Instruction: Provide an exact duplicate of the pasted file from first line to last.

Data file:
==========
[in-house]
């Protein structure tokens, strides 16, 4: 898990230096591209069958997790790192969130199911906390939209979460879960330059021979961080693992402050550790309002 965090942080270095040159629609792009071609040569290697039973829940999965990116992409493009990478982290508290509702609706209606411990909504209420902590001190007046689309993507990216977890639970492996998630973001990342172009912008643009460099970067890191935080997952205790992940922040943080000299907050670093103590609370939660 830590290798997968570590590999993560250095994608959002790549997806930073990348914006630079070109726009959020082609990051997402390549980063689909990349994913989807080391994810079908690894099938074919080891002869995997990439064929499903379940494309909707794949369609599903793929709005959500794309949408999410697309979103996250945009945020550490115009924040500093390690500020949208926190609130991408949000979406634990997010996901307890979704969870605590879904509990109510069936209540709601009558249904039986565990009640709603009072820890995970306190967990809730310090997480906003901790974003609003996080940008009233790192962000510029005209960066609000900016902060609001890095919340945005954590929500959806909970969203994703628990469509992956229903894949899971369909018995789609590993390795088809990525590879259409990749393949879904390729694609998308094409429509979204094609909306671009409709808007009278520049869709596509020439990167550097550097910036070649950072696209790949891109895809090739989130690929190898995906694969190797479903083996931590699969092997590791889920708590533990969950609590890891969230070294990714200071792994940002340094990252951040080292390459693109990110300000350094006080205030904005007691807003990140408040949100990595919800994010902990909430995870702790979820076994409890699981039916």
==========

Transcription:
[in-house]
């Protein structure tokens, strides 16, 4: 898990230096591209069958997790790192969130199911906390939209979460879960330059021979961080693992402050550790309002 965090942080270095040159629609792009071609040569290697039973829940999965990116992409493009990478982290508290509702609706209606411990909504209420902590001190007046689309993507990216977890639970492996998630973001990342172009912008643009460099970067890191935080997952205790992940922040943080000299907050670093103590609370939660 830590290798997968570590590999993560250095994608959002790549997806930073990348914006630079070109726009959020082609990051997402390549980063689909990349994913989807080391994810079908690894099938074919080891002869995997990439064929499903379940494309909707794949369609599903793929709005959500794309949408999410697309979103996250945009945020550490115009924040500093390690500020949208926190609130991408949000979406634990997010996901307890979704969870605590879904509990109510069936209540709601009558249904039986565990009640709603009072820890995970306190967990809730310090997480906003901790974003609003996080940008009233790192962000510029005209960066609000900016902060609001890095919340945005954590929500959806909970969203994703628990469509992956229903894949899971369909018995789609590993390795088809990525590879259409990749393949879904390729694609998308094409429509979204094609909306671009409709808007009278520049869709596509020439990167550097550097910036070649950072696209790949891109895809090739989130690929190898995906694969190797479903083996931590699969092997590791889920708590533990969950609590890891969230070294990714200071792994940002340094990252951040080292390459693109990110300000350094006080205030904005007691807003990140408040949100990595919800994010902990909430995870702790979820076994409890699981039916």